Or how we designed, implemented and measured the impact we can have, on open policy, climate change and youth participation



It is the last day of the lab and time for Climate Talks. I am sitting at private sector tables of decision-makers. Groups of young people (14-30) are moving from table to table, reaching out to shake hands and sitting down to negotiate, lobby and advocate. The Climate and Meat Industry group approaches us, formed ad hoc, based on a shared interest in reducing cruelty to animals and negative impacts of the meat industry on climate and environment. For the last three days they have researched, used open data, learned about fact checking, consulted with two tailor-made think thanks, and worked on reexamining and ironing out their policy solutions, as well as had a half day training with some of the best lobbyists in Europe. 

They explain their solutions of implementing a well designed quality meat certificate system based on the square meters of life space for each animal, and therefore slowly moving the industry in Croatia, towards more human conditions, sustainable farming and breeding more poultry and less red meat. Around the table  sceptic eyebrows of fellow-decision makers, slowly relax, and trickle down into smiles and nods. I can tell the table is impressed, and even more importantly, interested. They have questions about costs and timelines and comparative cases worldwide as I am trying to signal to our still-nervous youth participants that questions about costs means that your first lobby meeting has gone exceptionally well. As we are finishing the Climate Talks, excited decision-makers linger, talk to each other, the youth and, thanks to some impromptu training in networking, provided by the UK Ambassador, business cards and contacts are exchanged.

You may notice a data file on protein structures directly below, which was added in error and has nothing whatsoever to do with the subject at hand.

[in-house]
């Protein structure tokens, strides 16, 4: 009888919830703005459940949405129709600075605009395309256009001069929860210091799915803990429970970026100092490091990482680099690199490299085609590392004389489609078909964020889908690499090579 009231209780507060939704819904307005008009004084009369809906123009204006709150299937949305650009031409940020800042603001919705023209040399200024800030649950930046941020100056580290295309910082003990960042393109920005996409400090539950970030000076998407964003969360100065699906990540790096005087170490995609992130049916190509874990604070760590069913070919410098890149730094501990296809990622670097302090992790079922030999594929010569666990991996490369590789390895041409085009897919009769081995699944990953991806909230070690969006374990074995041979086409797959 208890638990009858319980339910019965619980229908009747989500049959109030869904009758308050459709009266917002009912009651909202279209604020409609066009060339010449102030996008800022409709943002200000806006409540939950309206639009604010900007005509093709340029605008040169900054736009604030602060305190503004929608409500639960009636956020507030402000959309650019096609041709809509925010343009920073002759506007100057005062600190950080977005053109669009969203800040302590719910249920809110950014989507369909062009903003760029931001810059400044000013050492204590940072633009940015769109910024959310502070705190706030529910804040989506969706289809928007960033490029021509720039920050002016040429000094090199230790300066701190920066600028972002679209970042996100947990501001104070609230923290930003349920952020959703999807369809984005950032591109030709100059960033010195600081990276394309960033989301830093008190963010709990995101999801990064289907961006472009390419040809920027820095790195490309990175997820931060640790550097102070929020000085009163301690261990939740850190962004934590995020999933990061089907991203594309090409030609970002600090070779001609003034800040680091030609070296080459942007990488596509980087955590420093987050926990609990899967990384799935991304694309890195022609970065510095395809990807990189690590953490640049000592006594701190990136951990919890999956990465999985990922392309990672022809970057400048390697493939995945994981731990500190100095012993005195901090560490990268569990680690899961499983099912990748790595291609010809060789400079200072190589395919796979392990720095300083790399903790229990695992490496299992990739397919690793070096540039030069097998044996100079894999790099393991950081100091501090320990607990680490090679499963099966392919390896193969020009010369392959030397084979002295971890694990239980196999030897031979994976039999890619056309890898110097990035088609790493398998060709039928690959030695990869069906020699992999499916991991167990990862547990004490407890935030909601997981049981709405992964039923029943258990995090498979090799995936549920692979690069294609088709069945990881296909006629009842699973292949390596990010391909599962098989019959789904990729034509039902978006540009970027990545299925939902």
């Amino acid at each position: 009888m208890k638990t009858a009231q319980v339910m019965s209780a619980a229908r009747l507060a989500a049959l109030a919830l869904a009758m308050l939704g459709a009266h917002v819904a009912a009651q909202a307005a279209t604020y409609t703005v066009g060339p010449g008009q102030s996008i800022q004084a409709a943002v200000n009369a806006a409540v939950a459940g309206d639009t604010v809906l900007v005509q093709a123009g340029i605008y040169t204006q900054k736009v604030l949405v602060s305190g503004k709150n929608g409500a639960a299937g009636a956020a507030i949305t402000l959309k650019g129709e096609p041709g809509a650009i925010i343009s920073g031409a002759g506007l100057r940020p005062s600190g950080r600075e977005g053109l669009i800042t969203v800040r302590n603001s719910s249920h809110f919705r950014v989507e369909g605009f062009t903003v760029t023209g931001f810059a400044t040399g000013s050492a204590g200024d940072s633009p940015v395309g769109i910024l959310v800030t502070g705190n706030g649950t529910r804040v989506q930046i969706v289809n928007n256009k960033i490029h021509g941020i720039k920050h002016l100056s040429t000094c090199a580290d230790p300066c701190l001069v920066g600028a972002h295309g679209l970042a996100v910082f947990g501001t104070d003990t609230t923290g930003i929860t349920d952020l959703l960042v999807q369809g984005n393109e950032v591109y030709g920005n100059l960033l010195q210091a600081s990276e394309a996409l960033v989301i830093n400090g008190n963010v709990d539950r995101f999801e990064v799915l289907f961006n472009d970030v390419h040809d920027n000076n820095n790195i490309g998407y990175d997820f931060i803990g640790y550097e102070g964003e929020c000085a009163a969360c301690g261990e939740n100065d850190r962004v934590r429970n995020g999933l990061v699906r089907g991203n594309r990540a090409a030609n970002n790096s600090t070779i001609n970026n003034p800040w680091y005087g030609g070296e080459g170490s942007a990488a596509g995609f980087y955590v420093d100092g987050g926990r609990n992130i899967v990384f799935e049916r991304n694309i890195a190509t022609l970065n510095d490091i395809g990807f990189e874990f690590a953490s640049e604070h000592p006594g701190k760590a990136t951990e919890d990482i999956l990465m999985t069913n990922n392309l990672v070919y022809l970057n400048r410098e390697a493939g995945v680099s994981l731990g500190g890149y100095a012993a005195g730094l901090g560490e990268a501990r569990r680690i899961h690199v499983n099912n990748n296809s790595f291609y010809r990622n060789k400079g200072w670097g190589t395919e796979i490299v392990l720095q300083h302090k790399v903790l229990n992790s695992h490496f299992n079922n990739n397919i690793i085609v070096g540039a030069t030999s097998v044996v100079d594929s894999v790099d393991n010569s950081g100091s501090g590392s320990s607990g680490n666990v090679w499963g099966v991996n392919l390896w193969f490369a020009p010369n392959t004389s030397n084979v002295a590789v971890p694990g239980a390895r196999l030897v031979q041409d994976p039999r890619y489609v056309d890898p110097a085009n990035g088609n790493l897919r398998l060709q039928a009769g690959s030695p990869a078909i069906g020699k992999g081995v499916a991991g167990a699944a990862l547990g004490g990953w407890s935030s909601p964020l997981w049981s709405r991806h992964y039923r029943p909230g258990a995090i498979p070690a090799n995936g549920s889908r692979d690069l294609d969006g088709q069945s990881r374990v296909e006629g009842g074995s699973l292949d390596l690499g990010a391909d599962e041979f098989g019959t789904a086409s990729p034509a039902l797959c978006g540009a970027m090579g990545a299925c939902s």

In designing the Open Climate Lab we centered our theory of change around four main impact goals (you can read about our policy lab design here) which we evaluated and redesigned after receiving applications from youth (read application extracts). Now it was time for evaluating and measuring the impact we had:



Did we empower and support youth engaged in climate solutions? 

(outcomes measured through participation and impact through increase in confidence and motivation)

  • 33 applications and 22 youth participants 
  • youth confidence gain was evaluated between 90 and 95%, and motivation increase  around 85%
  • 2 out of 5 teams have self-organised continued work on solutions after the workshop
  • During the session with the psychologists, when asked about what reduces anxiety around climate change and feeling powerless youth participants named open climate policy lab – mutual support and being heard by “adults” as examples of what helps them